Welcome to Term 4 2023
Well just like that, Term 4 is underway, and the end of the year is approaching like the light at the end of the tunnel! The shift from Term 3 to 4 is almost palpable in the school year as we are all, what feels like suddenly, winding up and consolidating the learnings and events of the year.
Term 3 was, as expected, a very industrious one with so many events, carnivals, productions, exhibitions and so on. We have much to celebrate, and from everything I attended and witnessed, we have much to be hopeful and thankful for and I have no doubt that the future for so many of our children is so bright
For some of us, this end of the year is the end of an era, whether that be your last child is finishing primary school and your years as a primary parent are now finished and the excitement and anticipation of secondary school awaits, perhaps your youngest child is, like mine, completing secondary school and the years of being a school parent are coming to a rapid conclusion. For me it has been a 23-year journey, one I can hardly remember not being on! Already I reflect upon the years with fondness, of course there have been challenges along the way, but there have been so many joyous occasions, so many connections made and relationships built – some have lasted the distance and others have been a point in time – it has been all part of the wonderful journey of being a parent of young people attending school in our outstanding Catholic School system here in WA.
2023, on reflection, has been our most ‘normal’ post-pandemic year, and for some of our families, this has been their first year of full attendance at school. When the pandemic descended upon us back in 2020, little did we know that it would continue to impact us for several years to come. Of course, COVID-19 is still in the community and like many other viruses it continues to impact the health of some of our community, may we be ever mindful of those less robust than others. I am thankful that so many of our families have managed to transition smoothly back into regular schooling and life, but am aware that for some, post pandemic anxiety and school refusal has become an issue and our thoughts and prayers are offered that with supports in place, these young people will be able to attend school again this year and into the future.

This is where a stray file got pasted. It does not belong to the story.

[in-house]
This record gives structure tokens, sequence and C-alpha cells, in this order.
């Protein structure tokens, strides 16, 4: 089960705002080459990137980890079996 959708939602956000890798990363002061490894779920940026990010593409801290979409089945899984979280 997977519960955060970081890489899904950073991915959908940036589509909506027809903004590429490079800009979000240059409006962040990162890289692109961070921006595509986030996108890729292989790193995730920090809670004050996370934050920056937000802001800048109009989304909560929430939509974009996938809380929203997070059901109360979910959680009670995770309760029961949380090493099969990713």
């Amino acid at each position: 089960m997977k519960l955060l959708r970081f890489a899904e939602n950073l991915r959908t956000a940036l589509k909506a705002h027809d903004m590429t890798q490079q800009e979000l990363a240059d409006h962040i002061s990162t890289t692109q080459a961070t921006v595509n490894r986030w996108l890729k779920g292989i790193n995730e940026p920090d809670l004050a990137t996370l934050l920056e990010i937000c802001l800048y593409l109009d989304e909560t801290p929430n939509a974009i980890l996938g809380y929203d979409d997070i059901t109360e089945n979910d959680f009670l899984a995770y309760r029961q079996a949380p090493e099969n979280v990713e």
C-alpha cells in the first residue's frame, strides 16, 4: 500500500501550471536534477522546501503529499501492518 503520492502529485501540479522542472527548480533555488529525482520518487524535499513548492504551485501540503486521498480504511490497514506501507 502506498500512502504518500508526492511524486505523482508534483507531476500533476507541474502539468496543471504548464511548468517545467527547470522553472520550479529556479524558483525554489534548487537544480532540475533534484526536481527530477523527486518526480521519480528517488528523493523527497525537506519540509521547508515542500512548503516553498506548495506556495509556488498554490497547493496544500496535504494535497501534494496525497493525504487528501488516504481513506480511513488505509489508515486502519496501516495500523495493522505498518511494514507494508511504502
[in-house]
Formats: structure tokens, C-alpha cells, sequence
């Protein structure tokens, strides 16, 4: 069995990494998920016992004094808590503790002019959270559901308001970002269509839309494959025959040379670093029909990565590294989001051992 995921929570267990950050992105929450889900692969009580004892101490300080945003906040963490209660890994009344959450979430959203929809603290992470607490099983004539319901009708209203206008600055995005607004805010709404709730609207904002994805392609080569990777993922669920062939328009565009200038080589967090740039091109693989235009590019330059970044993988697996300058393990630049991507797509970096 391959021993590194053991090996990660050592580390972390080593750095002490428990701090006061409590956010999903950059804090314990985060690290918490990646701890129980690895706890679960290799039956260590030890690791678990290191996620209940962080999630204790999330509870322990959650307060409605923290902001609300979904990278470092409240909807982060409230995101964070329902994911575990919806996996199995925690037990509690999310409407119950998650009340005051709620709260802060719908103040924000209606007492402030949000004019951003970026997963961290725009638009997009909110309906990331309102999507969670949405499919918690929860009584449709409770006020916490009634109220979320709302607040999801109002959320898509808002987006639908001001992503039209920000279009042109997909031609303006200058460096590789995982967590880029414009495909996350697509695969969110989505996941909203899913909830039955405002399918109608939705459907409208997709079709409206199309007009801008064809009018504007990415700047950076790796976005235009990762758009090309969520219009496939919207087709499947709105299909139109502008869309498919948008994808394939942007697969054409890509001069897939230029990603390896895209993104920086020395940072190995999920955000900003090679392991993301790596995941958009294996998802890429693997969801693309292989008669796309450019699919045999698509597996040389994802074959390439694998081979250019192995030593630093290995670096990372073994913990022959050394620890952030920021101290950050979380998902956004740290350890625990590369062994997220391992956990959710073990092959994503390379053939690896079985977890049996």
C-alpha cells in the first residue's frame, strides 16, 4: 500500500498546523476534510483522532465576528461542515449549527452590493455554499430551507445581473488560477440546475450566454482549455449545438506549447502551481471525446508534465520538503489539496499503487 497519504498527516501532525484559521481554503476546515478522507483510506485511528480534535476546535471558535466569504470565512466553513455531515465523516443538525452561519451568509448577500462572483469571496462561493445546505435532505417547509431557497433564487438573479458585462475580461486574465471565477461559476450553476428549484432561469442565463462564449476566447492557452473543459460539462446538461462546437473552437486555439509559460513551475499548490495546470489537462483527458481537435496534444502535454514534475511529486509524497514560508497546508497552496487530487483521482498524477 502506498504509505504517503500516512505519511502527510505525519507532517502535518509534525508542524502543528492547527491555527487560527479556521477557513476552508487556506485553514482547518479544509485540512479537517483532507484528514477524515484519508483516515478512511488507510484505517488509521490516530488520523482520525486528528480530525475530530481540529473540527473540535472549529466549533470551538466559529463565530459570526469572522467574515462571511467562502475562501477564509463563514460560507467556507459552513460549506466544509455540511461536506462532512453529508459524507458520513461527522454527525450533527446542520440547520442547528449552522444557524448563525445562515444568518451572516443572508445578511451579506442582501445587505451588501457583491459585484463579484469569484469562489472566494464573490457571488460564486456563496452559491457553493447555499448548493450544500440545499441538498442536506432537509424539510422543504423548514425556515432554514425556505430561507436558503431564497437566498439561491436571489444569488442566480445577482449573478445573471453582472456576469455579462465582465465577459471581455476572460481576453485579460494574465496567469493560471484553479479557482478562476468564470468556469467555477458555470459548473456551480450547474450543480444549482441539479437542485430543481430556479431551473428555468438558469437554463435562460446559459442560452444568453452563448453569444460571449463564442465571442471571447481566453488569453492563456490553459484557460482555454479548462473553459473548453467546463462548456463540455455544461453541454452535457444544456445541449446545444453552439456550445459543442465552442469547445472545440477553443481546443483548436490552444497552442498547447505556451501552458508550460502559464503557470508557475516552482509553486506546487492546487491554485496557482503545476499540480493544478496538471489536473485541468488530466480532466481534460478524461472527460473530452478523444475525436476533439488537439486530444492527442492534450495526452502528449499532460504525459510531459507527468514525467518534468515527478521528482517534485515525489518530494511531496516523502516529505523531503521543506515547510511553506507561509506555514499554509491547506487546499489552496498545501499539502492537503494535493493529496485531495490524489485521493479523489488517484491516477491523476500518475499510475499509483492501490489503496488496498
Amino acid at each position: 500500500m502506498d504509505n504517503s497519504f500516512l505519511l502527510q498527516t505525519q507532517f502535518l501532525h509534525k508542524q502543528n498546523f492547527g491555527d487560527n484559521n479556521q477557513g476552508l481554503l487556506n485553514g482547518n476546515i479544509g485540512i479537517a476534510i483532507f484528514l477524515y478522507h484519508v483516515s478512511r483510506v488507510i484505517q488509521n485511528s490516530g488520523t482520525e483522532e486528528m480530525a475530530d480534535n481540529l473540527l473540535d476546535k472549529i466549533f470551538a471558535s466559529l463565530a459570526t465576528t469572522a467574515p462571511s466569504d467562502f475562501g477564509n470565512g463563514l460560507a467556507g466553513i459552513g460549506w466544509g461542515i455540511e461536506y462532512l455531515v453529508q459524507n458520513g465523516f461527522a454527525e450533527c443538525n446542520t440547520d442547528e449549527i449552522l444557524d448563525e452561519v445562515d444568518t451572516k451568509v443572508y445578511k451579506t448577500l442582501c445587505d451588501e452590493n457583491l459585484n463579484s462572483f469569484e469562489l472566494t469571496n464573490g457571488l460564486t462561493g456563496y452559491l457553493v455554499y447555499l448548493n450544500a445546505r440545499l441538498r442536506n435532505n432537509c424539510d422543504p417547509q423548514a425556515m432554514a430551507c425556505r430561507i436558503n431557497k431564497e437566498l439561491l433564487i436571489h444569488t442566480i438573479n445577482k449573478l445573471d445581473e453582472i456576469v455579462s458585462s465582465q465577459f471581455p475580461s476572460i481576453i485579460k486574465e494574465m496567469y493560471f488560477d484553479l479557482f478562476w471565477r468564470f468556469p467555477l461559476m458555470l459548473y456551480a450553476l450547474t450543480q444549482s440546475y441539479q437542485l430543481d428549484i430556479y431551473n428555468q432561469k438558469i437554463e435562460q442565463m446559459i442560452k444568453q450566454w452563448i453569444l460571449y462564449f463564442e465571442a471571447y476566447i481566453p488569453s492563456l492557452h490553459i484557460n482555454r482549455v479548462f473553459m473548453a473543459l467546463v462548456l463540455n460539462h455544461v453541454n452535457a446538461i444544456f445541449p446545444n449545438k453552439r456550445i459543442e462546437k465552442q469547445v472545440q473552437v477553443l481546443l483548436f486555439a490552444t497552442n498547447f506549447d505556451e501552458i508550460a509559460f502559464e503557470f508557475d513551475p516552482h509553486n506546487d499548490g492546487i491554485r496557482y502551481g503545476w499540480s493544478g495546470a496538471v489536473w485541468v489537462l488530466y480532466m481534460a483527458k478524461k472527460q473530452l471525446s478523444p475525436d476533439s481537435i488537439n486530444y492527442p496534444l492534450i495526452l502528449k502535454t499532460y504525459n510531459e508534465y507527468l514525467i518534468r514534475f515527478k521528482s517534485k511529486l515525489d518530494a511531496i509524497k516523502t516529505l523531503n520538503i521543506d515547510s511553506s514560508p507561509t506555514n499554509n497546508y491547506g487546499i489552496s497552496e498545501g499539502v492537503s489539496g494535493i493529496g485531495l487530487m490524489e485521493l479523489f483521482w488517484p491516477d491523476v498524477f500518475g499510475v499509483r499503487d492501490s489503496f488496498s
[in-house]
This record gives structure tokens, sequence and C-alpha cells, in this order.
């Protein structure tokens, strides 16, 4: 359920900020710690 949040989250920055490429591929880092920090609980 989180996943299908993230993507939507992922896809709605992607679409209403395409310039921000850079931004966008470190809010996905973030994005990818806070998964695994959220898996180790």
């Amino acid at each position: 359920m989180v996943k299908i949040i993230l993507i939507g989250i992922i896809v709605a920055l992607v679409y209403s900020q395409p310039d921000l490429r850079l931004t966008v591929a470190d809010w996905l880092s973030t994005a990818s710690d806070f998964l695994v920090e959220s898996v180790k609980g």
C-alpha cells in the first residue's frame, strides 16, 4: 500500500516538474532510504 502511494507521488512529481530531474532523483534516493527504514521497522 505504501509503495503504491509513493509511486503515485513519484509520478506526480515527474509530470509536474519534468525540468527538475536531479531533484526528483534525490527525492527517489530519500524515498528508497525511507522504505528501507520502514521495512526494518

The issue of transitioning from one section of schooling to another is very topical for many of our families at this time of the year. Whether it be from home to kindergarten, secondary to tertiary learning, or for so many, making the move from primary to secondary schooling, this is a BIG event. Please remember that CSPA (Catholic School Parents Australia) has developed in partnership with the federal government, a well-researched and resourced toolkit: Gearing up for Parent Engagement in Student Learning, to help teachers, schools and families with this transition process. Please take the time to access this wonderful resource.
As P&F ACMs are plentiful at this time of the year, please keep an eye out for the CSPWA Induction evening in February 2024, this is a great opportunity for P&F committees, both established and new in their roles to come together - both primary and secondary schools – to learn from each other and from the staff here at CSPWA. The information and insights gained from this evening can really make a huge difference to your understanding of your role within your school’s P&F committee. The highly competent administrative staff of CSPWA are always only a phone call or email away, please do not hesitate to contact them, they are a wonderful resource for you. They are always happy to assist and guide parents and carers of children in our catholic schools.